At some point, it should be recognized that the southpaw hasn’t just slightly beaten his FIP in every major-league season, but has crushed it. This is likely due to his healthy strikeout rate, extremely low ground-ball rate, and his friendly home park—much like what Marco Estrada did a year ago, but over a longer period of time. If Santiago can crack the double-digit win total (which is admittedly a bit random), he’s much more valuable than the 93rd-overall starting pitcher. —J.P. Breen

James Shields, Padres
While it is certainly possible that 2015 is the new normal for Shields, it seems unlikely based on a couple of statistical markers that jump out of his profile. First, his numbers against left-handed batters were incredibly bad. Lefties slashed .278/.368/.522 against Shields last year. This is so far out of line with his previous career numbers that you would have to go zip lining across the Grand Canyon (metaphorically speaking, of course) to get to Shields’ next worst season against lefties. The other marker that jumps out for Shields is his high home run total. I’m not a big believer in xFIP, but Shields’ xFIP was much closer to his ERA in 2013 and 2014 than it was to his extremely high 3.91 ERA in 2015. It is not especially likely that Shields is going to bounce back to his 2013-2014 numbers with the Royals, but it is also difficult to believe that a pitcher with such solid peripherals across the board is simply going to fall off of the map completely. Shields’ durability ensures that even if he is only a guy who puts up a 3.75 ERA that it should come with enough strikeouts to put his floor fairly close to where he is currently being drafted in NFBC leagues. —Mike Gianella

Drew Smyly, Rays
It appears the attitudes many have towards pitchers in fantasy is changing a bit this year, with players targeting starters earlier in drafts than typical tradition. Even given that, there’s still a need for high-upside targets later in draft. Drew Smyly fits that bill. I suspect much of the relative lack of hype around him is due to the fact that he only made 12 starts last year. Despite that, there’s plenty of evidence that he can be an effective mid-round target in 2016. Throughout his career, he’s shown an ability to keep his ERA down despite some problems with the long ball. Pitching in Tampa helps with that, of course. In 2015, he also took his strikeout ability to the next level, bringing his K/9 all the way up to 10.4. Although it may not stay quite that high over a full season, he did increase his swinging strike rate to include him among names like Stephen Strasburg and Danny Salazar. It’s completely feasible he could strikeout a batter an inning over a full year, at least.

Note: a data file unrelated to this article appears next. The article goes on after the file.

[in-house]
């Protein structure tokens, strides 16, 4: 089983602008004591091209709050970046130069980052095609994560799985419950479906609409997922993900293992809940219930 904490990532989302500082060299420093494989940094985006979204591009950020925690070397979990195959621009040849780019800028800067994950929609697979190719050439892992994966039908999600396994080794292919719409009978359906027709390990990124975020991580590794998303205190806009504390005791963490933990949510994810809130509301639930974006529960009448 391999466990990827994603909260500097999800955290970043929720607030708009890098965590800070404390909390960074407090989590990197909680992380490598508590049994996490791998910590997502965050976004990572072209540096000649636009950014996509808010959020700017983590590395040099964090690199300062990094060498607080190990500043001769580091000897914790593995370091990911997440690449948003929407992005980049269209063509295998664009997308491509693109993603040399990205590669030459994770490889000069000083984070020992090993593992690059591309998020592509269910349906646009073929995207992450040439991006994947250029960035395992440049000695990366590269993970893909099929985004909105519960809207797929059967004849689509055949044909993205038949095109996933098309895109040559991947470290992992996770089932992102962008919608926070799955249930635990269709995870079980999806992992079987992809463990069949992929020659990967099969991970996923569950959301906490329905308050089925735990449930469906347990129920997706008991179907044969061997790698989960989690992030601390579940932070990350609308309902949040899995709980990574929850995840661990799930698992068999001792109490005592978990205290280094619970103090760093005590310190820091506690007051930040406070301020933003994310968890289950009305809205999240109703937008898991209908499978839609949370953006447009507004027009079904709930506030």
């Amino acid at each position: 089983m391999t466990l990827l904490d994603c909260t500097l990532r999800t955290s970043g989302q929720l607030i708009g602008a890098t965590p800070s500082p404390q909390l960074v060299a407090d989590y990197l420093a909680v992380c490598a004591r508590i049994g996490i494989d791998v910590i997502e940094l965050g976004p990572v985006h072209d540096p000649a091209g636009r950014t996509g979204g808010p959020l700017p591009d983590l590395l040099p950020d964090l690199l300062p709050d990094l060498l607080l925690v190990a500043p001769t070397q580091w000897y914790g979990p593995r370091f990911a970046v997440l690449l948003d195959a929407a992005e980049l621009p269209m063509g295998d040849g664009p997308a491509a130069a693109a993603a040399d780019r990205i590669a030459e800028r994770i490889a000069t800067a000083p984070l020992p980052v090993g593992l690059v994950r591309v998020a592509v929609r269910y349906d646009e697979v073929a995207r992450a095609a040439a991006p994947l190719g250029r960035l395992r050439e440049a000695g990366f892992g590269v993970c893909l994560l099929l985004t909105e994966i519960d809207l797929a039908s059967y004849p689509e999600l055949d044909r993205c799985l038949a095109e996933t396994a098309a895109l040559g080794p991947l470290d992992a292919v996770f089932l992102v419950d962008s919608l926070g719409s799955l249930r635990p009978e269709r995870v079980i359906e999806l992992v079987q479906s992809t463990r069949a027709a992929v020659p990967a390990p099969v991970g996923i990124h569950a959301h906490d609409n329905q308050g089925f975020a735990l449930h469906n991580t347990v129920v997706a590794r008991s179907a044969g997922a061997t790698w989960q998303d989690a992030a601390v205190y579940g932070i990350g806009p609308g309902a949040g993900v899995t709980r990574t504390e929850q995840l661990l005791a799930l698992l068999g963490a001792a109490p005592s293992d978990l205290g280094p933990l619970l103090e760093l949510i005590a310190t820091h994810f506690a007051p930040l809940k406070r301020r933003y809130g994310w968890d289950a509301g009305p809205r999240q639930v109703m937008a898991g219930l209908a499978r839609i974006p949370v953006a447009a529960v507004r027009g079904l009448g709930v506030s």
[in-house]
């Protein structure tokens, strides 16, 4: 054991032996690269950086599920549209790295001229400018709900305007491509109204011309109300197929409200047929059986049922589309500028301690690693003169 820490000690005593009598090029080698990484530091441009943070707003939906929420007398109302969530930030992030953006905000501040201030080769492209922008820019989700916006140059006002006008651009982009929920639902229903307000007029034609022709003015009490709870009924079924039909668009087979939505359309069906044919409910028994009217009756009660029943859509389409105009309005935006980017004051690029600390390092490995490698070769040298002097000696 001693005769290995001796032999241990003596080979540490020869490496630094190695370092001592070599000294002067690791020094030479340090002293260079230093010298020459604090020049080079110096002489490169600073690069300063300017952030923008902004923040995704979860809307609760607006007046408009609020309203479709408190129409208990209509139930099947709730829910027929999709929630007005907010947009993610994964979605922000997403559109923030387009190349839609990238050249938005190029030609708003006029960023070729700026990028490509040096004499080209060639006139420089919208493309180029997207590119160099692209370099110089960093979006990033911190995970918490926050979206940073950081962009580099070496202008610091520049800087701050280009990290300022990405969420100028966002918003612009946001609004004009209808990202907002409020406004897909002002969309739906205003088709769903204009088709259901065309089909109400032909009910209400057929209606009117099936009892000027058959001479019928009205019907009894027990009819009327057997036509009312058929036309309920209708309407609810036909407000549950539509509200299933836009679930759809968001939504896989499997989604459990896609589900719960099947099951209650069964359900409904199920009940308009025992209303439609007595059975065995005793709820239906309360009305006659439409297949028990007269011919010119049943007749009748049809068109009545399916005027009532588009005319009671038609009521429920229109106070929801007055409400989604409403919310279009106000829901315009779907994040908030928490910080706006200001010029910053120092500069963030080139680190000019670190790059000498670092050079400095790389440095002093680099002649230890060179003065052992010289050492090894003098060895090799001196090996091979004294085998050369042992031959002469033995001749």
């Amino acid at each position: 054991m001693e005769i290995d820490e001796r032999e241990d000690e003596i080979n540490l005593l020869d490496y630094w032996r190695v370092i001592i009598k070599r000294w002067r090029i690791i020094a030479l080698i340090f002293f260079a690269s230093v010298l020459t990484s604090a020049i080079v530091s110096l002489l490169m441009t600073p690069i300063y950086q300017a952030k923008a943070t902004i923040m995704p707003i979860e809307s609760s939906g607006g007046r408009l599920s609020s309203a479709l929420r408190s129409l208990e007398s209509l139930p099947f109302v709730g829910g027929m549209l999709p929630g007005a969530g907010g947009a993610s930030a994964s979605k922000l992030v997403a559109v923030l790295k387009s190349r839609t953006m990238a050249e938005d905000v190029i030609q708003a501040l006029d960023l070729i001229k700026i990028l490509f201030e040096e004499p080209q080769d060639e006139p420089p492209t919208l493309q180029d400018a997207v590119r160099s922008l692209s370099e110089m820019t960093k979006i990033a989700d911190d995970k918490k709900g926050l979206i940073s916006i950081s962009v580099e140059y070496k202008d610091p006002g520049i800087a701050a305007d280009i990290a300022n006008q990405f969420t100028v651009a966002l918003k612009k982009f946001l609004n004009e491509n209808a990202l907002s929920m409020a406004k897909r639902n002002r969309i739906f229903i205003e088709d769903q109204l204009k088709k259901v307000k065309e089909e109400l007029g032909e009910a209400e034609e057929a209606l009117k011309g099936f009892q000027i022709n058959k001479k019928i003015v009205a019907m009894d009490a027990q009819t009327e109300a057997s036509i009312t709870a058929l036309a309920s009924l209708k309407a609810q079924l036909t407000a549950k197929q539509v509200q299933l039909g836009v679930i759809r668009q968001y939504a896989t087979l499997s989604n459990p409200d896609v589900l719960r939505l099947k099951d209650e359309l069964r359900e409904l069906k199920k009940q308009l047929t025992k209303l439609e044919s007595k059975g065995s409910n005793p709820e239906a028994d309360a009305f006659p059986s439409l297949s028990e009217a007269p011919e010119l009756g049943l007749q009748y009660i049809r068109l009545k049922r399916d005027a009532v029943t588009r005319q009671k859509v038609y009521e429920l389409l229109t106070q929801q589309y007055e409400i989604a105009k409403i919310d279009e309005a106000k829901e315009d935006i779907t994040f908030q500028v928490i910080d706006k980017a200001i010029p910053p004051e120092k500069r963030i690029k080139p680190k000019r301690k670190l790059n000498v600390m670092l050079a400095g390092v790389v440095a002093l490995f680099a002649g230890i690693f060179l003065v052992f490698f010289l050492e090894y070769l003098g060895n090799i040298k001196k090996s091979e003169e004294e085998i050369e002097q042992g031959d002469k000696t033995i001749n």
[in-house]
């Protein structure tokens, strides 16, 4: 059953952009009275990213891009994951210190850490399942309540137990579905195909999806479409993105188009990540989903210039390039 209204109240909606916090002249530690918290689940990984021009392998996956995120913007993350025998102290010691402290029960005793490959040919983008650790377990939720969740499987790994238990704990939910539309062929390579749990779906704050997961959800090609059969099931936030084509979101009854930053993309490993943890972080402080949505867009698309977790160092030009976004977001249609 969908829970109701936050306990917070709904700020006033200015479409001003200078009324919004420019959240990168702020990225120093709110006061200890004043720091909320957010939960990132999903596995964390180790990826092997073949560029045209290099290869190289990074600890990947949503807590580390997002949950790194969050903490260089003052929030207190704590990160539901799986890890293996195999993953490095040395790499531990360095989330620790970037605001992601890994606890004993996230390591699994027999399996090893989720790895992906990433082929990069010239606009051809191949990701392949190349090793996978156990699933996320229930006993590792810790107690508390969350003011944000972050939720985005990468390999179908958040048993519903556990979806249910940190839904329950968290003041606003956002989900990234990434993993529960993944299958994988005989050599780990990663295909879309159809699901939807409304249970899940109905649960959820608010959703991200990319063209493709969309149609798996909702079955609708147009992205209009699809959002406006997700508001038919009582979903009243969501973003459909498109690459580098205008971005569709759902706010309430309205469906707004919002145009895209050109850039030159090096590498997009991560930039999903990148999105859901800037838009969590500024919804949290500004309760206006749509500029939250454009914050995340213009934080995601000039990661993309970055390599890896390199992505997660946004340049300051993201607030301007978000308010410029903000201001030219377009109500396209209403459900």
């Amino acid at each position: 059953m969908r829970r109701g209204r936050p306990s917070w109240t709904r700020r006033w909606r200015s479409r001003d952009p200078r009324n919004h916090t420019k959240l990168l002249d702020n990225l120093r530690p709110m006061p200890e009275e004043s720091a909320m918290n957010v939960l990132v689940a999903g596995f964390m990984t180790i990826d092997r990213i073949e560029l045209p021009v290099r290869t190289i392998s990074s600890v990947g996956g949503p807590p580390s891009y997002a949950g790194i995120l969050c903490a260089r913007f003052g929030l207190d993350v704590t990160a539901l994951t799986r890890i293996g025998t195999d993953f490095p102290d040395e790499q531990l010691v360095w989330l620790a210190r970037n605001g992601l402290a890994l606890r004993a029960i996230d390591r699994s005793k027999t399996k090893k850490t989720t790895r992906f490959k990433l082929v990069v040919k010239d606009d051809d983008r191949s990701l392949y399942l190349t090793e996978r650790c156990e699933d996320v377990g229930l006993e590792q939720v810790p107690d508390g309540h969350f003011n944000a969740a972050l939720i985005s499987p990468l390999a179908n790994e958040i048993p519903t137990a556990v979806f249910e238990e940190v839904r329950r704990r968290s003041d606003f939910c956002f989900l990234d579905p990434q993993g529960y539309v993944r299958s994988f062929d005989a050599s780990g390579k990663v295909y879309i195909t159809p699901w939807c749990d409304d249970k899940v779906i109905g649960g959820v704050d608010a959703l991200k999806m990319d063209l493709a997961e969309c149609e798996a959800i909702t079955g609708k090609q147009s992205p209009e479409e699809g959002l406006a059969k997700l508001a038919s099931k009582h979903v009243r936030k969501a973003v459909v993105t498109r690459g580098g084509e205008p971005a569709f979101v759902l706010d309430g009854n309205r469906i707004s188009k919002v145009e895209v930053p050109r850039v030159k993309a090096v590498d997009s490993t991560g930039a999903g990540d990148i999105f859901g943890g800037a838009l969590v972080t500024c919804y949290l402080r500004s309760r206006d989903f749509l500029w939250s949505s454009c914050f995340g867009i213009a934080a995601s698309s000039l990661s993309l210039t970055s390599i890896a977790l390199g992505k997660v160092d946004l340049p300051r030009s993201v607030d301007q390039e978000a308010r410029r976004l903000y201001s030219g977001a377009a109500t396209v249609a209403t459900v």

Even if he doesn’t pitch a full slate next season, he could finish with a sub-3.50 ERA and 175+ strikeouts, putting him well above his current draft position. Although that puts him closer to Garrett Richards-like production, he’s being drafted at the back of the top-50 starting pitchers, in the 11th round of 15-team drafts. According to NFBC ADP data, he’s currently being selected behind Luis Severino, Jeff Samardzija, and Carlos Rodon, among others. Each of them carry considerable upside as well, but none have quite compiled the type of resume that Smyly has put together in the last couple years. On top of that, he’ll only be 27 in 2016, putting him squarely in his prime with room to grow. Instead of reaching for one of the hot second-year pitchers, or a bounce-back from someone like Samardzija, you’d be better off waiting on Smyly in the middle of the draft. —Matt Collins